Thursday, November 02, 2017

A Joyous Moment. Rare too

The circumcision of a Jewish baby took place at Kochi after seven-and-a-half years. The community is only twenty strong now

Photo:  Mordokkayi Safir holding his baby son as he listens to prayers said by rabbi Avive Mizrakhi

By Shevlin Sebastian

At 8.30 a.m., last Sunday, around twenty people of the Jewish community gathered at a hall on Marine Drive, Kochi for a ceremony. And it was the rarest one: the circumcision of a baby boy, Menahem Yohan Pallivathukkal. He is the second son of senior marketing professional Mordokkayi Safir and his wife Sarah.

A Jewish rabbi Avive Mizrakhi from Jerusalem officiated as the mohel (the person who performs the circumcision). As Safir, who wore a kippah cap, held Yohan, encased in a blue blanket, in his arms, Avive read out prayers from the Torah.

Following the half-hour ceremony, Safir and Sarah, as well as their relatives, went to the City Hospital. There, following the administration of a numbing cream, the foreskin of Yohan's penis was cut by doctors. It was now that Yohan had officially become a Jew.

This event took place on the eighth day after the birth. “The reason why it is on this day, is because a verse in the Torah commands us to do so,” says Josephai Abraham (Sam), the president of the Association of Kochi Jews. The verse goes like this: 'And on the eighth day, the flesh of his foreskin shall be circumcised'.

Meanwhile, Safir's joy was tempered by the fact that both his parents had passed away a few years ago. “To be frank, I was not keen to go through with the circumcision because of the pain my son would have to undergo,” he says. “But it was Sarah's insistence that Yohan should be a Jew that made me go through with it.”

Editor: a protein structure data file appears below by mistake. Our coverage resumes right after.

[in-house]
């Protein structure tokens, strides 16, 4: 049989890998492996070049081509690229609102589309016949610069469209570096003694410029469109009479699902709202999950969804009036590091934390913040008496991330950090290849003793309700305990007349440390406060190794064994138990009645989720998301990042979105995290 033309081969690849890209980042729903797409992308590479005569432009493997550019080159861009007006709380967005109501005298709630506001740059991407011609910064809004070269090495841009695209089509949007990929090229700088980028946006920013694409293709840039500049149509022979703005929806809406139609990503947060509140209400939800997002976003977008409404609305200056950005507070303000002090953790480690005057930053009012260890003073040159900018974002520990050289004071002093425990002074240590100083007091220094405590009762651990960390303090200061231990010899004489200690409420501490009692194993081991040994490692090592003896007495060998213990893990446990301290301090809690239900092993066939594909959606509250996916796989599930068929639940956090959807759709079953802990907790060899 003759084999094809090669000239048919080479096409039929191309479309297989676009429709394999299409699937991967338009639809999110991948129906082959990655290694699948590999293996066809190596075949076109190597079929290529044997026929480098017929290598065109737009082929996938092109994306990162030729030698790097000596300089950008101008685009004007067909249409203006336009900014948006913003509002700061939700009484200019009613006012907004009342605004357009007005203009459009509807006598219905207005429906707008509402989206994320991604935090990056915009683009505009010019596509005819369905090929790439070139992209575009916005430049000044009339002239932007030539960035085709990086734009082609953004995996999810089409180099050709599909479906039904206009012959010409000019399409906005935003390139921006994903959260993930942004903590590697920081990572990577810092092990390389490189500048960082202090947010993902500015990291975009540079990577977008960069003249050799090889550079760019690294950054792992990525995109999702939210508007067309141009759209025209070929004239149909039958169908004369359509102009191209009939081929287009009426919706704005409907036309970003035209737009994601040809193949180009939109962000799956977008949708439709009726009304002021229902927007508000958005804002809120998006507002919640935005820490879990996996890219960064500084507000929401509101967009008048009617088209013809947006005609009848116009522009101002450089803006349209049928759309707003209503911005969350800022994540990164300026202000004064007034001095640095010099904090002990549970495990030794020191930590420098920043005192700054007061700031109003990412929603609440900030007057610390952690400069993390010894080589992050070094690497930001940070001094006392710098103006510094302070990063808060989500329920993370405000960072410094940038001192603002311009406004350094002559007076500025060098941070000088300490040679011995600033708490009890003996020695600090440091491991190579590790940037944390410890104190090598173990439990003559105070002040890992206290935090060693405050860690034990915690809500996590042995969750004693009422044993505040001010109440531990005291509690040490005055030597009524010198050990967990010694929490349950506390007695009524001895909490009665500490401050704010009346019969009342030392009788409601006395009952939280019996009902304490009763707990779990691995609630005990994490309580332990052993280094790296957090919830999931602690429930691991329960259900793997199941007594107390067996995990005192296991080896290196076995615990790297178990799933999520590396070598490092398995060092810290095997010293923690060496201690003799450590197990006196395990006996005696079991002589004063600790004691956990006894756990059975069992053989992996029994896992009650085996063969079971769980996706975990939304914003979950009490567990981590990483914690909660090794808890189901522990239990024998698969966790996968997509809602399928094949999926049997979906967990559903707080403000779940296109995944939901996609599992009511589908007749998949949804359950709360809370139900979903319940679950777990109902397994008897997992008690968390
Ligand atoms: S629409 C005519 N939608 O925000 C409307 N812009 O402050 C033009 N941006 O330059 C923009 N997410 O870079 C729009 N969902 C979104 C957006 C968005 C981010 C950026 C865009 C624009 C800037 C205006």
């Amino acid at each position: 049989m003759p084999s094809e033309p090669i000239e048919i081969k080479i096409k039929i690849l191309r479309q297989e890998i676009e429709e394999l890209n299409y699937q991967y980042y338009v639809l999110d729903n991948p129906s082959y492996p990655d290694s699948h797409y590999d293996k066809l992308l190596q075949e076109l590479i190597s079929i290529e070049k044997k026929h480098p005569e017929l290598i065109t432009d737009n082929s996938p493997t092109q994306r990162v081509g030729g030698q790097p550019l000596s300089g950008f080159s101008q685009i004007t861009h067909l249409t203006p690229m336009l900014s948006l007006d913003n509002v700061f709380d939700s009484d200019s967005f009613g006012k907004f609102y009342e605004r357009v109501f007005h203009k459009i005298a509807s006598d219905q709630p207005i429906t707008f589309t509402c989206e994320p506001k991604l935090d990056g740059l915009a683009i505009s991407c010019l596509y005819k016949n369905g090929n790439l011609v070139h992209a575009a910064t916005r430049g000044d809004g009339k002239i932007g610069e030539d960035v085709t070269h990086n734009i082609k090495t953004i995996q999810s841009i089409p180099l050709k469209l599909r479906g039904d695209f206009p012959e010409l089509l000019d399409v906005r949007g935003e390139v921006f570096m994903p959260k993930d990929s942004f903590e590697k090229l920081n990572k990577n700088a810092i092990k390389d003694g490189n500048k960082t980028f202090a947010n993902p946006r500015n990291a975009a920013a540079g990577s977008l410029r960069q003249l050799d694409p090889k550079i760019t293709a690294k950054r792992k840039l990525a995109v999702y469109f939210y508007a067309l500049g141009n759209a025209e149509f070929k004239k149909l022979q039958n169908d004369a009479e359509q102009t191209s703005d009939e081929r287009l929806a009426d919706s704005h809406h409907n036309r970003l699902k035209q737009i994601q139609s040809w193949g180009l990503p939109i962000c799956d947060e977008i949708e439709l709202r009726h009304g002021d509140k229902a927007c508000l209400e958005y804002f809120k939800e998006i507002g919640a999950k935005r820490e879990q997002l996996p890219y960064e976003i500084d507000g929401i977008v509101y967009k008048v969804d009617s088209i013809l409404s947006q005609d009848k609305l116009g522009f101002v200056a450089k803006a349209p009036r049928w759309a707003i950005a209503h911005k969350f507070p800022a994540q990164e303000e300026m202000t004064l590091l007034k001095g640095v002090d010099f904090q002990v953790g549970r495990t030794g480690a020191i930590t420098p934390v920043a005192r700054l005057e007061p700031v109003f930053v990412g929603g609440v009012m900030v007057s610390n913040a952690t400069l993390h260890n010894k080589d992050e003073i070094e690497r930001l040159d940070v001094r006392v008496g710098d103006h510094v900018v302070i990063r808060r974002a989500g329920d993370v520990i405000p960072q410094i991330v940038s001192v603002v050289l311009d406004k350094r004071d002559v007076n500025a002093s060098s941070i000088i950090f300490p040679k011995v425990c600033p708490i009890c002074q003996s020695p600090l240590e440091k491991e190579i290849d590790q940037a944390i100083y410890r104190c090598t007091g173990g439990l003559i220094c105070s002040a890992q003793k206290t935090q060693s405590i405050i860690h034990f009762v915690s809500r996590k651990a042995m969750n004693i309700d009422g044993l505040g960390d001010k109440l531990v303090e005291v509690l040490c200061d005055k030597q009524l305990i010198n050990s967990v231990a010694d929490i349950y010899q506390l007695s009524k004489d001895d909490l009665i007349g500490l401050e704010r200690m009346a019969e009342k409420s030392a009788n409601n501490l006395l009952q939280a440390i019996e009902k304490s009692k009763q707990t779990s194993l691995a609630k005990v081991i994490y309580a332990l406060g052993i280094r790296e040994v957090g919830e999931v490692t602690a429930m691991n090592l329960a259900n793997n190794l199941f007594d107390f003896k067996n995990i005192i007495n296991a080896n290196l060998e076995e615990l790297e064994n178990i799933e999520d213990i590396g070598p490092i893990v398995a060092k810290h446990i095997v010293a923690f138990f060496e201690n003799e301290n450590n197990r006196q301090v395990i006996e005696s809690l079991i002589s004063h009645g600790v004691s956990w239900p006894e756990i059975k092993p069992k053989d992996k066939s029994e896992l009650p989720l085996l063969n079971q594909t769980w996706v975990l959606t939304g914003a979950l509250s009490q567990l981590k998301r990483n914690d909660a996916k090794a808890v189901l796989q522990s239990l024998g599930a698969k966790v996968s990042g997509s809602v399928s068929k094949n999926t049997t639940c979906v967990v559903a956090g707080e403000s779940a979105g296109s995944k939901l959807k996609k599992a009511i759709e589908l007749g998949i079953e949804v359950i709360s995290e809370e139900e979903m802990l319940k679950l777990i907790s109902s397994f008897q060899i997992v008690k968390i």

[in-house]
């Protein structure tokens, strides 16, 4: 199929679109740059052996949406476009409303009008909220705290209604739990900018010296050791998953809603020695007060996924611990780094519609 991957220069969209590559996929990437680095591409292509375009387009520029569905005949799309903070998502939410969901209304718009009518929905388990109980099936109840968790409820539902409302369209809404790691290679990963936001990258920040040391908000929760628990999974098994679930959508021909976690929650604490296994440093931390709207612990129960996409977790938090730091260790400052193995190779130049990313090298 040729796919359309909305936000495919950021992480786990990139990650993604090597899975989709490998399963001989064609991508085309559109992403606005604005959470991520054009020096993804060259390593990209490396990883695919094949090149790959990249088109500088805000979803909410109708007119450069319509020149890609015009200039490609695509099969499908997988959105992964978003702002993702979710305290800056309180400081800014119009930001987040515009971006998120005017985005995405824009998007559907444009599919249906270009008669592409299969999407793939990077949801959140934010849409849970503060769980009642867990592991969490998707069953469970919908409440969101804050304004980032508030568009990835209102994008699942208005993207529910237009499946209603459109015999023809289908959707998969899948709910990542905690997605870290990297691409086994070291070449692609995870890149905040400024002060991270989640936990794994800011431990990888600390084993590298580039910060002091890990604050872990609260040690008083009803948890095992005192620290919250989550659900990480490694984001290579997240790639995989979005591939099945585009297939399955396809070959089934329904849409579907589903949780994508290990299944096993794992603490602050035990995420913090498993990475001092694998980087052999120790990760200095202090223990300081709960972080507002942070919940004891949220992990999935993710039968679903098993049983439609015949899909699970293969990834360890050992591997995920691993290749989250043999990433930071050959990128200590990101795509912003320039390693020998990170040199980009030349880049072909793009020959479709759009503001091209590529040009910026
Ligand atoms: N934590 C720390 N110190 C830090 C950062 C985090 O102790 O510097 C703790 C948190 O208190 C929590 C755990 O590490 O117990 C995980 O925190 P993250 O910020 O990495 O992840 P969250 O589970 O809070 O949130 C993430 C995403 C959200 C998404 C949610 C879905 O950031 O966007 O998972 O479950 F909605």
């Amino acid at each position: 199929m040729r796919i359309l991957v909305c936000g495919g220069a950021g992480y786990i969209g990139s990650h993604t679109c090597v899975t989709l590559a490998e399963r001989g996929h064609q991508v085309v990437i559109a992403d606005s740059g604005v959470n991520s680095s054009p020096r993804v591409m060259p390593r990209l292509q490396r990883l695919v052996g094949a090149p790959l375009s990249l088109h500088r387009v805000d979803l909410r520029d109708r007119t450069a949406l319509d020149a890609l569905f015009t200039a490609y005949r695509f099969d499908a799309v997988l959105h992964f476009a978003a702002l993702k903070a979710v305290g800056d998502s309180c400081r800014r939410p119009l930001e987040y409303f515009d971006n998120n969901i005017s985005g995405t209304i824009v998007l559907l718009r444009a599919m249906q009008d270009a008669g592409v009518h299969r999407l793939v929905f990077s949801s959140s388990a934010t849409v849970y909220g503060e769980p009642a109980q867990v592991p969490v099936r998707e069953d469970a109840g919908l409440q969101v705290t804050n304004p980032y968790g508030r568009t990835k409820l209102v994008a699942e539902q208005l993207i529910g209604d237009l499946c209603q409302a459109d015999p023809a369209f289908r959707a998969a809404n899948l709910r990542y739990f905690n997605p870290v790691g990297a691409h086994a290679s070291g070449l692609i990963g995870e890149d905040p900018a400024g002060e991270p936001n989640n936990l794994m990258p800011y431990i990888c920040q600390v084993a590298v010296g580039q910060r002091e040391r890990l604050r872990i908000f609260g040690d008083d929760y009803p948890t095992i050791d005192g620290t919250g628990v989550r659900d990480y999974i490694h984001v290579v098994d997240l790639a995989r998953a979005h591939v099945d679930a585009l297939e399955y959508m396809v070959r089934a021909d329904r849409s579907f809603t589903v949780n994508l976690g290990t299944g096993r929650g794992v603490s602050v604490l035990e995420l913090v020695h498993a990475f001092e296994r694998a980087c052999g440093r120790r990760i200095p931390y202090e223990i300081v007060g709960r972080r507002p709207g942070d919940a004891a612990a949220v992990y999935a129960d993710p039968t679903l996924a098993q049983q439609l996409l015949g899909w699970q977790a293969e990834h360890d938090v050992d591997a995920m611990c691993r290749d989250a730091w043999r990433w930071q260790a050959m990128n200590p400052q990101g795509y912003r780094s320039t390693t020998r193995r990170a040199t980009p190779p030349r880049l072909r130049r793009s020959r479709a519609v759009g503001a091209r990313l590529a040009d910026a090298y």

The couple returned to the hall at Marine Drive. They were greeted with loud claps and cheers. “It is a moment of great happiness when a baby becomes a Jew,” says Sam. “There are so few of us in the city now.” It was at this moment that Safir put a drop of grape wine in Yohan's mouth (this is symbolic of the blood which the Jews shed when they left Egypt and entered Israel after wandering 40 years in the desert).

Meanwhile, drinks flowed and snacks were consumed. Several Hebrew songs were sung loudly. And everybody had a good time.

Interestingly, the last circumcision that took place in Kerala was of Safir's eldest son, Menahim Ryan. “That was seven-and-a-half years ago,” he says, with a smile. 

(The New Indian Express, Kerala editions)

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